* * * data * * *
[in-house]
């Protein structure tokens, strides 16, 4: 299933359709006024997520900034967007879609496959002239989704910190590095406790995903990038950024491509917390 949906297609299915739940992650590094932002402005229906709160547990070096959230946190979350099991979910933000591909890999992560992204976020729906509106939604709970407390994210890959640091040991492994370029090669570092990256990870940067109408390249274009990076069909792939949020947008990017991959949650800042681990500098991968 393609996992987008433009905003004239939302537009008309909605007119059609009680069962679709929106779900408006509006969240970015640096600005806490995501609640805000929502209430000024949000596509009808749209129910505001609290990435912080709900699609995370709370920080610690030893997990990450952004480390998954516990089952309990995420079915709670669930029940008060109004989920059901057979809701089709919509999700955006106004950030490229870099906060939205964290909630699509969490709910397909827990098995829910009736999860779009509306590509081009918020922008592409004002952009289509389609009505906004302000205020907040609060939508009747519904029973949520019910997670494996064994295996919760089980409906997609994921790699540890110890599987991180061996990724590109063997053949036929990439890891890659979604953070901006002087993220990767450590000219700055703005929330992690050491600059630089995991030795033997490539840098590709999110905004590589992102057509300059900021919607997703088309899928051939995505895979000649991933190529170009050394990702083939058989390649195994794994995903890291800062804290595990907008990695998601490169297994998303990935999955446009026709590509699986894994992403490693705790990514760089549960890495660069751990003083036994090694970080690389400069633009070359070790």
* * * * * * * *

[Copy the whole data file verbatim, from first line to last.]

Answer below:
[in-house]
């Protein structure tokens, strides 16, 4: 299933359709006024997520900034967007879609496959002239989704910190590095406790995903990038950024491509917390 949906297609299915739940992650590094932002402005229906709160547990070096959230946190979350099991979910933000591909890999992560992204976020729906509106939604709970407390994210890959640091040991492994370029090669570092990256990870940067109408390249274009990076069909792939949020947008990017991959949650800042681990500098991968 393609996992987008433009905003004239939302537009008309909605007119059609009680069962679709929106779900408006509006969240970015640096600005806490995501609640805000929502209430000024949000596509009808749209129910505001609290990435912080709900699609995370709370920080610690030893997990990450952004480390998954516990089952309990995420079915709670669930029940008060109004989920059901057979809701089709919509999700955006106004950030490229870099906060939205964290909630699509969490709910397909827990098995829910009736999860779009509306590509081009918020922008592409004002952009289509389609009505906004302000205020907040609060939508009747519904029973949520019910997670494996064994295996919760089980409906997609994921790699540890110890599987991180061996990724590109063997053949036929990439890891890659979604953070901006002087993220990767450590000219700055703005929330992690050491600059630089995991030795033997490539840098590709999110905004590589992102057509300059900021919607997703088309899928051939995505895979000649991933190529170009050394990702083939058989390649195994794994995903890291800062804290595990907008990695998601490169297994998303990935999955446009026709590509699986894994992403490693705790990514760089549960890495660069751990003083036994090694970080690389400069633009070359070790």